Increased awareness is of critical importance in the United States since most people will not exhibit any symptoms of Chagas disease when they are infected. A minority of people experience fatigue, fever, body aches, among other symptoms, in the first few weeks of the disease that they might easily pass off as the flu or other less severe illness.

But the symptoms dissipate even as the parasite remains hard at work for decades, eventually triggering chronic inflammation in the tissues it targets, such as the heart and gastrointestinal tract.

If patients and medical practitioners are unaware of the disease, diagnosis can be delayed many years until the infection is so advanced that the odds of survival are diminished.

Beatty, an assistant professor in the UF College of Medicine’s division of infectious diseases and global medicine, said fewer than 1% of the 300,000 people in the U.S. infected by Chagas disease have been diagnosed.

While triatomine insects are found in Florida and throughout the southern half of the United States, locally acquired Chagas disease in the U.S. is thought to be a rare occurrence, with approximately 78 cases nationally described in the literature. But Beatty said we know very little about how people are infected in the U.S.

Beatty has enough funding to screen 500 people initially, but he hopes to greatly expand that as more money becomes available. Scientists believe 18,000 people in Florida have Chagas disease, but there is much uncertainty in that number. Florida trails only California and Texas in total estimated cases.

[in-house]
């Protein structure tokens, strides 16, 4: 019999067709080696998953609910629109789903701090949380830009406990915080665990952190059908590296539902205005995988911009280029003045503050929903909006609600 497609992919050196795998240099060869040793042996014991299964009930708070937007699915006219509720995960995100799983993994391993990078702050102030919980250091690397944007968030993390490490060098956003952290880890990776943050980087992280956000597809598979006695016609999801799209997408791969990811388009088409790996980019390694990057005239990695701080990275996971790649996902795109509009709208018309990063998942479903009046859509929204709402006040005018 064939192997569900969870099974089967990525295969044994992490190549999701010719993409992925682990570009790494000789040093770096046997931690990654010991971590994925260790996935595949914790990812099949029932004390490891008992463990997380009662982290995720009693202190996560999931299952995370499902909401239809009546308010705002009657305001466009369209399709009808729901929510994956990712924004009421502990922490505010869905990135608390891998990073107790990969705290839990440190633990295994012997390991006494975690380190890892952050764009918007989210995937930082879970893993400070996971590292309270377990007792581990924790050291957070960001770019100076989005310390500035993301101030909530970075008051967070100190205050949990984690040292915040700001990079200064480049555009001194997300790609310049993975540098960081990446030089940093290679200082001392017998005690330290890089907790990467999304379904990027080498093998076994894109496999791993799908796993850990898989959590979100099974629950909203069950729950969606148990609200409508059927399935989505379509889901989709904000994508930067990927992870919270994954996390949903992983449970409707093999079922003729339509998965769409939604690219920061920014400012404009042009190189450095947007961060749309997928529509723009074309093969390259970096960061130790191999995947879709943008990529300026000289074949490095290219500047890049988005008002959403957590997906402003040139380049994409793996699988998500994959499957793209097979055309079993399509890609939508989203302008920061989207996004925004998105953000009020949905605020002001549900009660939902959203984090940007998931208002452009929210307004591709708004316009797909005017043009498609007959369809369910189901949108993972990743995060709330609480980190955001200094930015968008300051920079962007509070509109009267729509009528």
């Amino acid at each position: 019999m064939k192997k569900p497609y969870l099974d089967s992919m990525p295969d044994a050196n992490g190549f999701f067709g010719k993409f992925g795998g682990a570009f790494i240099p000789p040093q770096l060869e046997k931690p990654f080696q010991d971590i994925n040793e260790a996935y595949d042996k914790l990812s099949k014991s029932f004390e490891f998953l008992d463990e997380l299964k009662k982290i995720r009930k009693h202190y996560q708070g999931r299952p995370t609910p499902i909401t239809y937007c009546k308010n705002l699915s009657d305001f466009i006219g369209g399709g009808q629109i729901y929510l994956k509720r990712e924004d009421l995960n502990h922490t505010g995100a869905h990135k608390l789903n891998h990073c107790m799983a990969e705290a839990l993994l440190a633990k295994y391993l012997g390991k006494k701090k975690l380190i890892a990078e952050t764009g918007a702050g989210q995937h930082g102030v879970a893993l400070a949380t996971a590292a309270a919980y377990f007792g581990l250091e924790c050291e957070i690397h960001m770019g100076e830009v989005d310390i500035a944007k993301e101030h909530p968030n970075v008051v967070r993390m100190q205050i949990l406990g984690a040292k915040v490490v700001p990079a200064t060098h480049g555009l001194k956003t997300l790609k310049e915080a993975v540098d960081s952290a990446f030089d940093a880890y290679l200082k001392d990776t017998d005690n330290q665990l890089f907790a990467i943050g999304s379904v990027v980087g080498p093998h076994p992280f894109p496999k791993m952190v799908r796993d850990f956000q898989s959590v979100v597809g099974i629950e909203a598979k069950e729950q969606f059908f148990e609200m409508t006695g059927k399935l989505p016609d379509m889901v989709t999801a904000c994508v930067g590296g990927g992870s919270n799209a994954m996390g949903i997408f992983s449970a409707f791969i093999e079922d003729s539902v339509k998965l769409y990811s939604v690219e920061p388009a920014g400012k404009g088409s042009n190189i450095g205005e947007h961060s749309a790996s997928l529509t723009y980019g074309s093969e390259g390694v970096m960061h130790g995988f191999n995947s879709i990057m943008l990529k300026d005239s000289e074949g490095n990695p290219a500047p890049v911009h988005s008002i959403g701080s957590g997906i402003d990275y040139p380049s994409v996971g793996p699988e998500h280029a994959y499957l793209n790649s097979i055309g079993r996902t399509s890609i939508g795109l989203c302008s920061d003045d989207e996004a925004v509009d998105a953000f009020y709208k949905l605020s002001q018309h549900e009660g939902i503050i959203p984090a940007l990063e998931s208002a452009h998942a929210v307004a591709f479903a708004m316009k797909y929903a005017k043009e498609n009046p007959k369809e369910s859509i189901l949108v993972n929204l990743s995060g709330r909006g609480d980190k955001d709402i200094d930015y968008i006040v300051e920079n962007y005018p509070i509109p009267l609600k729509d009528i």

“I would suggest it is likely that this disease is significantly underrepresented,” Beatty said.

If caught early enough, the disease can be treated using antiparasitic medications. In advanced cases, heart transplantation might be the only option. Beatty said 30% to 40% of those infected can go on to develop chronic illness.

Rodrigo F. Alcala Arana, a recent UF graduate who is Beatty’s research coordinator and a native of Venezuela, said South Americans are especially fearful of Chagas disease. He said one of his uncles died at age 60 from heart problems caused by the infection.

“People know the bug is dangerous,” said Alcala Arana, who earned a degree in microbiology and cell science. “My family was very afraid of Chagas disease. We tried to pray to avoid things like that. Since it’s really not known here, people don’t really check for it often or thoroughly.”

Beatty has received funding for his project from Mundo Sano, an international nonprofit focused on the prevention of tropical diseases. He also said Rhoel Dinglasan, Ph.D., M.P.H., M.Phil., a professor in the UF College of Veterinary Medicine’s department of infectious diseases and immunology and the UF Emerging Pathogens Institute, provided the project with important support.

One interesting piece of trivia about the kissing bug. Its bite is typically not painful. That’s because it injects an anesthetic as it takes its blood meal.

The pain comes later.

Media contact: Ken Garcia at kdgarcia@ufl.edu or 352-273-9799.

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Bill Levesque

Science Writer

Bill Levesque joined the UF Health staff in May 2017 as a science writer covering the Institute on Aging and research of faculty physicians in the College of Medicine. He...Read More